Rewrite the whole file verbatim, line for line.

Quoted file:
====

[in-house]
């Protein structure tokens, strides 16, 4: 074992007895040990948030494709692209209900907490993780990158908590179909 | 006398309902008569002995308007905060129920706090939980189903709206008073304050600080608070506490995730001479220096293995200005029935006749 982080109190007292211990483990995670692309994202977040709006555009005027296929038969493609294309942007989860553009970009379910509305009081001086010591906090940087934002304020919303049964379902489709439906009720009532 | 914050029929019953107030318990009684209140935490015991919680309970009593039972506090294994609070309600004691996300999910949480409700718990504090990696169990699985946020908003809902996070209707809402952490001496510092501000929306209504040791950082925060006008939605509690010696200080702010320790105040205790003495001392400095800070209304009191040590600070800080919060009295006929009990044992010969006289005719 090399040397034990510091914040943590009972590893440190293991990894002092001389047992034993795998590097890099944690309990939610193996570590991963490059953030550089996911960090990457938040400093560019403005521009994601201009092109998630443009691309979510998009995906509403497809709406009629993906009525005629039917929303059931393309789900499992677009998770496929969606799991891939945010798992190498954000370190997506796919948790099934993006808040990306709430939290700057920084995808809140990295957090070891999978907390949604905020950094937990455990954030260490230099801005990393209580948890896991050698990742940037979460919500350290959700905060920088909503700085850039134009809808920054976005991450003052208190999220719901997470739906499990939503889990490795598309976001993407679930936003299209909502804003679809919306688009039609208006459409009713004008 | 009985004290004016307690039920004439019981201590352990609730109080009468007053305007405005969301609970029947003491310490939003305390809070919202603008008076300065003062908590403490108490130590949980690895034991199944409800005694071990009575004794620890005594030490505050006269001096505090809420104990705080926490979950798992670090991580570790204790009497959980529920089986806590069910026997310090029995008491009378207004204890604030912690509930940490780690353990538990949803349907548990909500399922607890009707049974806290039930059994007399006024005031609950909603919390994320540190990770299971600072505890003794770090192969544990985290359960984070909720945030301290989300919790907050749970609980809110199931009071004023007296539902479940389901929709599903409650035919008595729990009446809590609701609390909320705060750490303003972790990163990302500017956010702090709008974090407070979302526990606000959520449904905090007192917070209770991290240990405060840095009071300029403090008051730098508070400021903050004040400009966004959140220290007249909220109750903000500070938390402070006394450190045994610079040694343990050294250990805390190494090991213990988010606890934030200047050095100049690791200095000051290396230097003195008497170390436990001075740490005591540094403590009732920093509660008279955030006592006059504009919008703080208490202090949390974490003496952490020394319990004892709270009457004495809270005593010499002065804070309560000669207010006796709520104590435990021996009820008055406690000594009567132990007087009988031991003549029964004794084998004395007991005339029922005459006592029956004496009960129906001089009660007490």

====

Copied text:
[in-house]
């Protein structure tokens, strides 16, 4: 074992007895040990948030494709692209209900907490993780990158908590179909 | 006398309902008569002995308007905060129920706090939980189903709206008073304050600080608070506490995730001479220096293995200005029935006749 982080109190007292211990483990995670692309994202977040709006555009005027296929038969493609294309942007989860553009970009379910509305009081001086010591906090940087934002304020919303049964379902489709439906009720009532 | 914050029929019953107030318990009684209140935490015991919680309970009593039972506090294994609070309600004691996300999910949480409700718990504090990696169990699985946020908003809902996070209707809402952490001496510092501000929306209504040791950082925060006008939605509690010696200080702010320790105040205790003495001392400095800070209304009191040590600070800080919060009295006929009990044992010969006289005719 090399040397034990510091914040943590009972590893440190293991990894002092001389047992034993795998590097890099944690309990939610193996570590991963490059953030550089996911960090990457938040400093560019403005521009994601201009092109998630443009691309979510998009995906509403497809709406009629993906009525005629039917929303059931393309789900499992677009998770496929969606799991891939945010798992190498954000370190997506796919948790099934993006808040990306709430939290700057920084995808809140990295957090070891999978907390949604905020950094937990455990954030260490230099801005990393209580948890896991050698990742940037979460919500350290959700905060920088909503700085850039134009809808920054976005991450003052208190999220719901997470739906499990939503889990490795598309976001993407679930936003299209909502804003679809919306688009039609208006459409009713004008 | 009985004290004016307690039920004439019981201590352990609730109080009468007053305007405005969301609970029947003491310490939003305390809070919202603008008076300065003062908590403490108490130590949980690895034991199944409800005694071990009575004794620890005594030490505050006269001096505090809420104990705080926490979950798992670090991580570790204790009497959980529920089986806590069910026997310090029995008491009378207004204890604030912690509930940490780690353990538990949803349907548990909500399922607890009707049974806290039930059994007399006024005031609950909603919390994320540190990770299971600072505890003794770090192969544990985290359960984070909720945030301290989300919790907050749970609980809110199931009071004023007296539902479940389901929709599903409650035919008595729990009446809590609701609390909320705060750490303003972790990163990302500017956010702090709008974090407070979302526990606000959520449904905090007192917070209770991290240990405060840095009071300029403090008051730098508070400021903050004040400009966004959140220290007249909220109750903000500070938390402070006394450190045994610079040694343990050294250990805390190494090991213990988010606890934030200047050095100049690791200095000051290396230097003195008497170390436990001075740490005591540094403590009732920093509660008279955030006592006059504009919008703080208490202090949390974490003496952490020394319990004892709270009457004495809270005593010499002065804070309560000669207010006796709520104590435990021996009820008055406690000594009567132990007087009988031991003549029964004794084998004395007991005339029922005459006592029956004496009960129906001089009660007490």